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03-18-2010, 04:38 PM
UK: Palestinian farmers denied visas to visit UK


London, (IRNA): The British government is being urged to overturn a decision denying three Palestinian farmers from visiting the UK.

Lina Mahmoud, Nahed Beshariah and Belal Eid were due to attend the Fairtrade Fortnight to promote the export of olive oil from the West Bank to the UK.

The decision to deny the farmers, who are the first olive oil producers in the world to be awarded Fairtrade status, was raised in parliament in an Early Day Motion from Labour backbench MP Katy Clark.

Clarke reminded the government that Prime Minister Gordon Brown expressed delight about the initiative last year and called for the famers to be allowed entry into the UK.

"Olive oil production provides an essential part of the West Bank economy. In buying this oil, British shoppers will be helping the farmers of Palestine to make a living," Brown previously said.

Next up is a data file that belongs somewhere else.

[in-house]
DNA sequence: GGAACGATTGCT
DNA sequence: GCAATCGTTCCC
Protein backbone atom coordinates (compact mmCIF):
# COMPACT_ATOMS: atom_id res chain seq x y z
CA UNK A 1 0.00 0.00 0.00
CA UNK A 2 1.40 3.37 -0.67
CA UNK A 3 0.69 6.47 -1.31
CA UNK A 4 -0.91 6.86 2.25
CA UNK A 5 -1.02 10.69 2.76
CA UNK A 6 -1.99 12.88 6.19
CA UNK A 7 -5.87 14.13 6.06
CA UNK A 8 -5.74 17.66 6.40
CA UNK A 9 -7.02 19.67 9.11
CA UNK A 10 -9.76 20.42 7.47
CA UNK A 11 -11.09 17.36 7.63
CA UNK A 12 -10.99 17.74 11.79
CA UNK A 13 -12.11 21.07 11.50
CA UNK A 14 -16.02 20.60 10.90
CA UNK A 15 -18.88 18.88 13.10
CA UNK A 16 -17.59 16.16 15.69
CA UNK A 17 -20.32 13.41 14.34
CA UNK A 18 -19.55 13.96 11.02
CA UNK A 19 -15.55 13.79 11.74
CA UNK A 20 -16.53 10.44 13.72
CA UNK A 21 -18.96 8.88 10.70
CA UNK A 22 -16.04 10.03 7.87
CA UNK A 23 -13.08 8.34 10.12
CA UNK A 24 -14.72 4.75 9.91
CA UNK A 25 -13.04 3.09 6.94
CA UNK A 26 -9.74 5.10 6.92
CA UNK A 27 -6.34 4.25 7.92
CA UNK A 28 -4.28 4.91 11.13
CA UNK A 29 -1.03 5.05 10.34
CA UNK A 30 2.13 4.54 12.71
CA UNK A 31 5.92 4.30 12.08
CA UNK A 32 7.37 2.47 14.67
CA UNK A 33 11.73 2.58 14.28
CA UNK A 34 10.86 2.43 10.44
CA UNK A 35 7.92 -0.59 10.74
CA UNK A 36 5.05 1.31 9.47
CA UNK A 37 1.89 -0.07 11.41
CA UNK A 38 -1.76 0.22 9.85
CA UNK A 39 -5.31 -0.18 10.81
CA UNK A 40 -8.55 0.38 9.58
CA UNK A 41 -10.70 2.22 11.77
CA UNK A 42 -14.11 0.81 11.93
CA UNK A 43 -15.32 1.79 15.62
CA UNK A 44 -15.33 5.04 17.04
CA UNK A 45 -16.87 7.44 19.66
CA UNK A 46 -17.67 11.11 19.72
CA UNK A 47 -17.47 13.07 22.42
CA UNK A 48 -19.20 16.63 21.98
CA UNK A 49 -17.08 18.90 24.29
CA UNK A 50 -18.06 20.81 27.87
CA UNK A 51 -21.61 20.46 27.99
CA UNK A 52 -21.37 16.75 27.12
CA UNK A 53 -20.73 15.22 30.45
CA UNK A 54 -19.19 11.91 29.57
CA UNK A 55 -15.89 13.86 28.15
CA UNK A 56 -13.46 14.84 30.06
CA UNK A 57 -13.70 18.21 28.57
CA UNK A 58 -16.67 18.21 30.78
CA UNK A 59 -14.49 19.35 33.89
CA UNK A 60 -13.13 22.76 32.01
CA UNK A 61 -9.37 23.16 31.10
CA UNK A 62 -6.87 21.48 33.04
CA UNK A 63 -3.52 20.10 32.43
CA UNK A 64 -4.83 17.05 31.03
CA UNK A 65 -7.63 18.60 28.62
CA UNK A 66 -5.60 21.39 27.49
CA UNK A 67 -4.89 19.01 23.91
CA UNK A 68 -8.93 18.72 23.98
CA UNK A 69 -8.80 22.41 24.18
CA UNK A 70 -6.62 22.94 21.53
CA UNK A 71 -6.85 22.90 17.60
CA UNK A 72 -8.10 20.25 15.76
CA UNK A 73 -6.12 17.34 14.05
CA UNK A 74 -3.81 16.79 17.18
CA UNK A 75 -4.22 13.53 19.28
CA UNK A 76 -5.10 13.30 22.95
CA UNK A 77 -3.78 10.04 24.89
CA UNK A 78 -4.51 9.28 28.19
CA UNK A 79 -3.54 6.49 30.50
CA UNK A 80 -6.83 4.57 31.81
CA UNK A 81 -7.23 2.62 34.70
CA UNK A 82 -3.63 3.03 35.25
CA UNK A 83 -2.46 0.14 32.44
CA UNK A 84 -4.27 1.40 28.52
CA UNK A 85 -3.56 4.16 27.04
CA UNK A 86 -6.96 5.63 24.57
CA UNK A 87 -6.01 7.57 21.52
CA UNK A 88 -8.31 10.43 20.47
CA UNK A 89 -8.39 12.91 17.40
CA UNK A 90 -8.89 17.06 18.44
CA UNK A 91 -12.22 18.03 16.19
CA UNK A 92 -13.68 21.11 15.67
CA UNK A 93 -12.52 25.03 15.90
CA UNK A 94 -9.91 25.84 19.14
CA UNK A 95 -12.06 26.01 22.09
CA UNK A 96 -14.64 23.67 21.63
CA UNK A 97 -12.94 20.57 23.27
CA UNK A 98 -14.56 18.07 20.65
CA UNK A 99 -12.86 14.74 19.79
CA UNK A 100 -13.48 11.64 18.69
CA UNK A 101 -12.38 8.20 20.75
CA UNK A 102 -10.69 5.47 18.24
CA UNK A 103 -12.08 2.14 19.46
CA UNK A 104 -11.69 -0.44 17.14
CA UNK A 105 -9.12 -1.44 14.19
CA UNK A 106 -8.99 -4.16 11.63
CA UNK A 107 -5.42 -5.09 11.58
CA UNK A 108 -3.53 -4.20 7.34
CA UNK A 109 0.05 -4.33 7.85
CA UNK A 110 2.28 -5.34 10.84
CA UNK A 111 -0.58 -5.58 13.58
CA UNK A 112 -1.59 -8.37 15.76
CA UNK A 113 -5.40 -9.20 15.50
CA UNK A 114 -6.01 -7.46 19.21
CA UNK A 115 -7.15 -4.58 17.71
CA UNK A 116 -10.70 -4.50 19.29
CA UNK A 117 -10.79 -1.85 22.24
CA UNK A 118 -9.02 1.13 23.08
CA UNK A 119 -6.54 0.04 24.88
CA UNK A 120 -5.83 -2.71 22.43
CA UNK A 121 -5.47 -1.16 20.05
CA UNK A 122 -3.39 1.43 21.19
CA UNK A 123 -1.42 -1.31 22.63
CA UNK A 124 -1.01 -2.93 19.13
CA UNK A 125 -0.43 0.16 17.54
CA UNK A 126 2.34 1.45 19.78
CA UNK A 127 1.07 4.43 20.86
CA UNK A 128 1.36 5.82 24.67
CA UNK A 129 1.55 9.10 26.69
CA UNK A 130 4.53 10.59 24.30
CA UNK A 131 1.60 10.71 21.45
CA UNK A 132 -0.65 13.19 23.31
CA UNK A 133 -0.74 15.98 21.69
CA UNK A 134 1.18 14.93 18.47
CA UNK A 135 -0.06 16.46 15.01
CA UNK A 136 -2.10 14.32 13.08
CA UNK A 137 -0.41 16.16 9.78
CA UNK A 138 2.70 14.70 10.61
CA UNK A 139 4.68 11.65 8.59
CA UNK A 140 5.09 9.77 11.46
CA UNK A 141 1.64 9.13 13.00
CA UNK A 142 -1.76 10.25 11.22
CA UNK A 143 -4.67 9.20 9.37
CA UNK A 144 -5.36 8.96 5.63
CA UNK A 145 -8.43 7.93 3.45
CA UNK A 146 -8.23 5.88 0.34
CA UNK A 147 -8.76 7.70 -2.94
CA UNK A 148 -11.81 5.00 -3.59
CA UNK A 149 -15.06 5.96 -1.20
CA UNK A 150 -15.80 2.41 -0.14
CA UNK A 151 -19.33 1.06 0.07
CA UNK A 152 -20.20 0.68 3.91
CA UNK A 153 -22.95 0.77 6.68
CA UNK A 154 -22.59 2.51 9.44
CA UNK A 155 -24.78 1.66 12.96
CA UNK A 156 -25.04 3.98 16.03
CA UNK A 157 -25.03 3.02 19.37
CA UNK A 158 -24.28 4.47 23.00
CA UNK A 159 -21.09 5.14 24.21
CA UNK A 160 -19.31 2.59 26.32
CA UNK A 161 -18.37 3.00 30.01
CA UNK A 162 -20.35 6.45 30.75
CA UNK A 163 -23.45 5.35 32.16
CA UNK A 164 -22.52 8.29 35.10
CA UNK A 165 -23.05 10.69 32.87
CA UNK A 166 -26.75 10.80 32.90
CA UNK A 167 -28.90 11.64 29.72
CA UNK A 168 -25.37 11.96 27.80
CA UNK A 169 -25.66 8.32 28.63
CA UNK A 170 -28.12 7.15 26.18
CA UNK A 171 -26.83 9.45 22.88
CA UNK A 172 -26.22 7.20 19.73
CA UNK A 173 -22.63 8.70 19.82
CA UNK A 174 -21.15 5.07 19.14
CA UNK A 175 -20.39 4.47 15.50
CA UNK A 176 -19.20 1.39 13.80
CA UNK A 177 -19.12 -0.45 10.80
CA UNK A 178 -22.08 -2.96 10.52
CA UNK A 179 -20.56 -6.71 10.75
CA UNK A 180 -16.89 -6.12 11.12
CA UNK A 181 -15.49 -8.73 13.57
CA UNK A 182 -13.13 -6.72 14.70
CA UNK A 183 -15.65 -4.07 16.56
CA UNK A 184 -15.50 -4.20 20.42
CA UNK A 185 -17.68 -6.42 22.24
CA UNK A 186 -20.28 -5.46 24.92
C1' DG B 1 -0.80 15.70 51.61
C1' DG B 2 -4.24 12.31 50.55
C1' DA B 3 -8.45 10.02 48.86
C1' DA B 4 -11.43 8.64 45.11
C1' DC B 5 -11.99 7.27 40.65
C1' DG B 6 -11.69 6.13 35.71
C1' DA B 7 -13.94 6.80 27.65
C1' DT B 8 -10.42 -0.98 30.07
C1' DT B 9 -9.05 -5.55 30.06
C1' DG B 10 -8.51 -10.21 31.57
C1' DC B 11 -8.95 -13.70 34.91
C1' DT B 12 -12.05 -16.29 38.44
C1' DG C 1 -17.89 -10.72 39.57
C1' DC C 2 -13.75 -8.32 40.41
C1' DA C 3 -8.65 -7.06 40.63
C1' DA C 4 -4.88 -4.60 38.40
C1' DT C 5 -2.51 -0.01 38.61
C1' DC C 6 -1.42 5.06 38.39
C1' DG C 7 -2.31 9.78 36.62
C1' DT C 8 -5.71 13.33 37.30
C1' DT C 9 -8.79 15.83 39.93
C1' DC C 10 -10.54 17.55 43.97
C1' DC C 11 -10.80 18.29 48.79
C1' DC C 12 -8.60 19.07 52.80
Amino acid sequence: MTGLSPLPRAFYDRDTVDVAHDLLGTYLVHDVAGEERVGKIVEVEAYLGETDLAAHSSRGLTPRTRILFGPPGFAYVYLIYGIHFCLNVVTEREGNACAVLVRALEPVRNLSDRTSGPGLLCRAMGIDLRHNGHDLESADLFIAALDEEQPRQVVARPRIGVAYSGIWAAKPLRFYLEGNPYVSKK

The ban prevented ethical shoppers and fairtrade supporters the opportunity to meet the trio who were due to take part in a packed schedule of events and talks across the UK during Fairtrade Fortnight.

Cathi Pawson, director of UK-based social enterprise Zaytoun CIC1, who invited the farmers, also criticised the ban as being “very strange” saying that the Fairtrade certification of Palestinian olive oil was even “inspired” by former prime minister Tony Blair.

“At a time when our government has a policy of supporting the development of the Palestinian economy, and Fairtrade olive oil is one of its few success stories to date, this refusal to grant visas is inexplicable,” Pawson said.

Jews for Justice for Palestinians (JfJfP) campaign group compared the ban with Britain’s refusal to allow a Palestinian under-19 football team to come to Britain back in 2007.

“It was absurd for the footballers to be refused visas in 2007. That blunder did the UK government considerable damage in how they are perceived by the Palestinians. Once such occurrence is unfortunate, twice is literally careless,” JfJfP said.

The Fairtrade initiative was launched nearly 40 years ago to ensure that producers in the third world are not exploited and receive a fair price for their goods from buyers.